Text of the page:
In June, the NIH Animal Care and Use Program was evaluated by a team of 12 outside experts as part of our triennial Association for Assessment and Accreditation of Laboratory Animal Care (AAALAC) site visit. This review, like other rigorous reviews—such as the upcoming Association for the Accreditation of Human Research Protection Programs’ (AAHRPP) evaluation of our human subjects research program; the Joint Commission’s evaluation of the Clinical Center’s patient-care services; and the Accreditation Council for Graduate Medical Education’s (ACGME) review of the Clinical Center’s medical residency programs—is an important component of the oversight that ensures the high quality of our programs.
As part of the Defense Base Realignment and Closure (BRAC) process, the National Naval Medical Center will become Walter Reed National Military Medical Center on September 15, 2011. The new Center is expected to add approximately 4,300 daily commuters and will double the number of patient visits to nearly one million annually.
Imagine having to teach a science class to a group of children—between the ages of five and 18—with no idea how many you will be speaking to, what their background is, or whether they even speak English. Recently, two NINDS fellows did just that and discovered the experience to be rewarding and even fun.
FIC: Mexican Flu Pandemic Study Supports Social Distancing
Would closing schools, movie theaters, and restaurants help improve health? Yes, at least in terms of mitigating unusual infectious disease outbreaks. According to NIH researchers, these social distancing interventions proved effective during the 2009 influenza pandemic in Mexico. Mexican health authorities implemented a nationwide mandatory school closure policy, effectively reducing disease transmission by more than one-third. The research team provided the first comprehensive epidemiological description of the age, geographical, and severity patterns of the 2009 pandemic in Mexico. Eighteen-day periods of mandatory school closures and other social distancing measures were associated with a 29 to 37 percent reduction in influenza transmission rates in Mexico during the 2009 pandemic. The authors applied mathematical modeling to influenza surveillance data compiled by a large private health system, the Mexican Institute for Social Security, which covers 40 percent of the population. (NIH authors: G. Chowell, C. Viboud, L. Simonsen, J. Tamerius, M.A. Miller; PLoS Med8:e1000436, 2011)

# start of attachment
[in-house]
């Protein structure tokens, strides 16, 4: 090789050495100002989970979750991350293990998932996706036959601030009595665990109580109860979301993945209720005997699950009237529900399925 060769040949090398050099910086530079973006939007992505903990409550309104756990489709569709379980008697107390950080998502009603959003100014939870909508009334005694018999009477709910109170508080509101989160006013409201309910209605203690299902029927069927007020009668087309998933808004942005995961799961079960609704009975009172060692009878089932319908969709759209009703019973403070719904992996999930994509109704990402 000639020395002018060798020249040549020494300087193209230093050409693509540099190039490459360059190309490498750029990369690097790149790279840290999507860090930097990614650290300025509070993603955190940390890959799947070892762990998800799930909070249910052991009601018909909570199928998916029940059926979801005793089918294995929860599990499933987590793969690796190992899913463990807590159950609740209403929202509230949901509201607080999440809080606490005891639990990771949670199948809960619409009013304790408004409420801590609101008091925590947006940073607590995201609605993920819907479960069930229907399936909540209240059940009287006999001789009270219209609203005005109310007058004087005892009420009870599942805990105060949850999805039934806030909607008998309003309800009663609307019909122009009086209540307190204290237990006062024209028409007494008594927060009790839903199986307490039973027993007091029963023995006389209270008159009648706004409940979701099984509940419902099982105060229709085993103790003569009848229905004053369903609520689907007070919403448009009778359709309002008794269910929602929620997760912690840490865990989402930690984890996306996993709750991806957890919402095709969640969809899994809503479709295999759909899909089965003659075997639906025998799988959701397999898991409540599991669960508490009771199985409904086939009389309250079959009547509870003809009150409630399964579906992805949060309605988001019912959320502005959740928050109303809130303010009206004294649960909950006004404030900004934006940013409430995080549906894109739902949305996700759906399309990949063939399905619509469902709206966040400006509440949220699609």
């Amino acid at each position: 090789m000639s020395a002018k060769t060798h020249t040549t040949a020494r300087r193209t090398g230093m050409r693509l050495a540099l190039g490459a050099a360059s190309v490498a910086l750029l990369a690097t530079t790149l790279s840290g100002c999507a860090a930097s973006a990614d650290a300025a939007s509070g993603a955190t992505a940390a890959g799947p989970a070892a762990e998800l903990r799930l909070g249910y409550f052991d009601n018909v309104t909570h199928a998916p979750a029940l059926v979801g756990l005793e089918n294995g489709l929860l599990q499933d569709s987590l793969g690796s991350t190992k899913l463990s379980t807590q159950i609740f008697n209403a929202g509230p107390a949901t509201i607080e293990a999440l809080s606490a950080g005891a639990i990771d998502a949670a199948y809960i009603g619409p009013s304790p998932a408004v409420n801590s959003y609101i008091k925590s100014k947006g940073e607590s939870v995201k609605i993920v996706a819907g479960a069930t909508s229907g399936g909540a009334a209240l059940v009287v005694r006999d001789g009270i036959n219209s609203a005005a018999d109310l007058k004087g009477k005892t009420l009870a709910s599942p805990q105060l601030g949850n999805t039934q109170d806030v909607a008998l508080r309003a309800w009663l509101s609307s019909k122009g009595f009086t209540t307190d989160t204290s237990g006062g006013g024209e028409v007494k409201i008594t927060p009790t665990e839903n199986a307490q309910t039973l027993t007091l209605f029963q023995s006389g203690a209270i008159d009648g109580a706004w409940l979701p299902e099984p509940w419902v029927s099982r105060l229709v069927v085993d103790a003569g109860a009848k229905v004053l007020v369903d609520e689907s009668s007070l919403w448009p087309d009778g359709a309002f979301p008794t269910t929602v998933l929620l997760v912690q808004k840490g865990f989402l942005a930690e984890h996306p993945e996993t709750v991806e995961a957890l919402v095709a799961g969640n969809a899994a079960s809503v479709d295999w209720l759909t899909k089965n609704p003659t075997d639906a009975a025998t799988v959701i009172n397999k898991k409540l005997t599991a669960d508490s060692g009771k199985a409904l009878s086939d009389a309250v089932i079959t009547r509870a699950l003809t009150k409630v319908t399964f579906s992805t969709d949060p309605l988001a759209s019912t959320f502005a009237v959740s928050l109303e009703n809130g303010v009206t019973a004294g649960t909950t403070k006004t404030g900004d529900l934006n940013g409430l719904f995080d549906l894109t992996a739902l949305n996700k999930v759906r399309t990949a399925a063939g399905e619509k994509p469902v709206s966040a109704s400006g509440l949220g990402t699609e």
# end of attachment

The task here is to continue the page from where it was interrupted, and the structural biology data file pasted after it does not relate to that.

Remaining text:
News from and About the NIH Scientific Interest Groups
New SIG: Trans-NIH Health Disparities Research
The National Institute on Minority Health and Health Disparities has established this interest group to focus on health disparities research that uses biomedical, behavioral, and social sciences approaches to advance the knowledge base and the translation of research to improve health. Co-chairs are William Coleman and Francisco Sy. A series of seminars will take place on the last Thursday of each month, 2:30–4:00 p.m. To join the LISTSERV, visit https://list.nih.gov/cgi-bin/wa.exe?SUBED1=healthdisparities&A=1.
Vilcek Foundation Prize for Creative Promise in Biomedical Science
Application deadline: August 14, 2011
The Vilcek Foundation will award a prize of $25,000 to a young, foreign-born scientist who demonstrates outstanding early achievement in the field of biomedical research. Graduate students and postdoctoral fellows working under the supervision of a mentor are not eligible. For more information and an online application visit http://www.vilcek.org/prizes/creative-promise/.